Living in an era of constant connection, we often feel like we always need to be doing something. Be honest: How many times a day do you find yourself scrolling through your social media feeds simply because you are bored? It might be time to change your attitude on boredom. Despite the fact that boredom might feel like an annoying feeling that you are always trying to avoid, science suggests that it might actually be good, and sneakily productive.
According to a study published in the British Psychological Society, boredom can actually lead to innovation. The research shows that how often we let our thoughts get away from us, we begin to day dream and make the most impactful connections. The study, which conducted by Dr. Sandi Mann and Rebekah Cadman from the University of Central Lancashire, observed two groups.
According to the release, one group of 40 participants were asked to carry out a boring task (copying numbers out of a telephone directory) for 15 minutes, and were then asked to complete another task (coming up with different uses for a pair of polystyrene cups) that gave them a chance to display their creativity.
The other group of 40 participants were asked to come up with different uses for the cups without doing the boring task first. The results revealed that the participants who did the boring task came up with more creative ideas. Showing that letting the mind wonder allowed them to day dream, and stimulated the creative process.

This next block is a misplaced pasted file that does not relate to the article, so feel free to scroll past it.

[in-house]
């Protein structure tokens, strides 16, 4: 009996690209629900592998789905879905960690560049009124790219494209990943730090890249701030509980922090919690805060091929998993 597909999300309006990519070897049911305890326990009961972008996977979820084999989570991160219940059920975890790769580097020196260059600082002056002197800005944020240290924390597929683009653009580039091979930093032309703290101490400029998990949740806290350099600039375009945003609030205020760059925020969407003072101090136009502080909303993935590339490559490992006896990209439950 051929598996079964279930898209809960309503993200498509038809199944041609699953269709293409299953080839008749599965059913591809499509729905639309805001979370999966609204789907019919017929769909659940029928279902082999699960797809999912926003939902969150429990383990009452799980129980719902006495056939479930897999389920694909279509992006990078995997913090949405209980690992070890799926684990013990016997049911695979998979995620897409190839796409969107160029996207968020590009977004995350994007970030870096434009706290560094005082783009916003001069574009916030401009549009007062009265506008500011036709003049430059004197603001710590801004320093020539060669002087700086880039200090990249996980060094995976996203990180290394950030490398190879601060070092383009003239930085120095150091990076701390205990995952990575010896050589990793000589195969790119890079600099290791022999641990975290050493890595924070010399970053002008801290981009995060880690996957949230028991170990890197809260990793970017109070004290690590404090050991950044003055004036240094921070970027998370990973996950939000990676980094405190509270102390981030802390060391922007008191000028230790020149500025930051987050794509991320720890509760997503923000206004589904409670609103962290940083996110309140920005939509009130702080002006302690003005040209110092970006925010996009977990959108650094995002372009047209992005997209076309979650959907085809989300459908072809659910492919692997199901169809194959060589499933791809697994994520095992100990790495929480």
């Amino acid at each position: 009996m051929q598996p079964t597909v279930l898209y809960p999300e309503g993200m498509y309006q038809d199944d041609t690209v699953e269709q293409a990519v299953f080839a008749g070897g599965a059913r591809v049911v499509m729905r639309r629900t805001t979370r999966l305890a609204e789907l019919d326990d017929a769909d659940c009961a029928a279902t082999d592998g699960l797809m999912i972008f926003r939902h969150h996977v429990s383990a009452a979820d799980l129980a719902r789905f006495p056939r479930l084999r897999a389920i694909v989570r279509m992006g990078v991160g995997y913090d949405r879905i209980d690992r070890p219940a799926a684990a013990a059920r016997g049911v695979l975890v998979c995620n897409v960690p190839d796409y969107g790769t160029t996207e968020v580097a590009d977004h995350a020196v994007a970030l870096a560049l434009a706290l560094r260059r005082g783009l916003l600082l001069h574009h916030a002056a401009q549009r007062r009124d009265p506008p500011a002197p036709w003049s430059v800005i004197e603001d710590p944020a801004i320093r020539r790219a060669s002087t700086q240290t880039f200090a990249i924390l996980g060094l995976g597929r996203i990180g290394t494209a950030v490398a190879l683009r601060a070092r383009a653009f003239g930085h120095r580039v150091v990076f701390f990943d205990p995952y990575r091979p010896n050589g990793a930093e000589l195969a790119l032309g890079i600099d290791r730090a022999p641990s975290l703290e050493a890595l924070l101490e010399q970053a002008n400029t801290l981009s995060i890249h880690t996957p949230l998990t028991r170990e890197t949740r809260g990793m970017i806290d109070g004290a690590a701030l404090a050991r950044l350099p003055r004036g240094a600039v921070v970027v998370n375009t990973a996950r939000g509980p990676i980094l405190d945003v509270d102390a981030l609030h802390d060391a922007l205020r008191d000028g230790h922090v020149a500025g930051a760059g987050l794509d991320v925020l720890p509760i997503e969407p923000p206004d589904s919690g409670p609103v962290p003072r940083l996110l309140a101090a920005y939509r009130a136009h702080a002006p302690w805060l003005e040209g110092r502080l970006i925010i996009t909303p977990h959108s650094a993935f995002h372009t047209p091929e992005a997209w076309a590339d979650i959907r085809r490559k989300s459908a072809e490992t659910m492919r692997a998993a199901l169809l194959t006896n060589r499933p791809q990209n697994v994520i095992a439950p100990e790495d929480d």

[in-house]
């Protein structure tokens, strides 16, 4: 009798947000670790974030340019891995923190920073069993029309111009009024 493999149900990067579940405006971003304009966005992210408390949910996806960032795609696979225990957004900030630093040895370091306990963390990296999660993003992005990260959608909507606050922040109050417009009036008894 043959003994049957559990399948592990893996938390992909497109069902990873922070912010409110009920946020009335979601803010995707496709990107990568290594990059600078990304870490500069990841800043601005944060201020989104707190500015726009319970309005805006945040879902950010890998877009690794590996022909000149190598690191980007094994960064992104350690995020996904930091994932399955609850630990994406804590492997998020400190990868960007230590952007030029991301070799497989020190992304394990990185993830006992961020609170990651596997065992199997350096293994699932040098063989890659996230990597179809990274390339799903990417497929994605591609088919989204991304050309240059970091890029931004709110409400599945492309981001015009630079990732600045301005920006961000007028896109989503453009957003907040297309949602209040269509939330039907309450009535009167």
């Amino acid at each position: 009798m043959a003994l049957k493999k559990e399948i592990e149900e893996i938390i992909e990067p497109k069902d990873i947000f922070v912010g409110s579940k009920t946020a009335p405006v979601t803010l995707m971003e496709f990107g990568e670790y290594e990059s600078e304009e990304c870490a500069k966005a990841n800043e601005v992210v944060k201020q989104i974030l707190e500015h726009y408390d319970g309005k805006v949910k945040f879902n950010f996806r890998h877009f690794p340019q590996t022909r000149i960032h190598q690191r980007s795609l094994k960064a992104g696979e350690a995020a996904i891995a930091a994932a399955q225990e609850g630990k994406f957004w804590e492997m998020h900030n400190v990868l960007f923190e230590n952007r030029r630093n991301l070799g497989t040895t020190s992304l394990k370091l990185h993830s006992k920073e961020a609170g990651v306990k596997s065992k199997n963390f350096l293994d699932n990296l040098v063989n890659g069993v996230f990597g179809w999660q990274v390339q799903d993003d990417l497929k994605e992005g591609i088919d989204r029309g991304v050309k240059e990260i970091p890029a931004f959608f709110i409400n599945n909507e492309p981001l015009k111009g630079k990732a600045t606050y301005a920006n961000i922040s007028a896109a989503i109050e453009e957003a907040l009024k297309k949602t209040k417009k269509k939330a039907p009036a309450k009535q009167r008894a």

According to lead researcher Dr. Mann, embracing boredom, rather than trying to prevent it might be a better idea.
“Boredom at work has always been seen as something to be eliminated, but perhaps we should be embracing it in order to enhance our creativity. What we want to do next is to see what the practical implications of this finding are. Do people who are bored at work become more creative in other areas of their work – or do they go home and write novels?” Mann says in the release.
Another benefit of boredom was discovered through a study conducted by the University of Limerick in Ireland. The study found that subjects who were bored were more likely to engage in beneficial prosocial behaviors. Prosocial activities are different for everyone, for some, this includes volunteering for those less fortunate, for others this includes blogging or teaching children in an after-school program.
The thing that links all prosocial activities together is that they are tasks that are important to each individual and make them feel good about what they are doing. Based on this, they are activities that are much more beneficial than the normal boredom activity of scrolling through the internet on our phones.
The difference then, is less the amount of boredom that we face, and more the decisions we make when we are bored. While some embrace the boredom and use it to pick up extra activities, others get unruly and create trouble and distractions for themselves and others.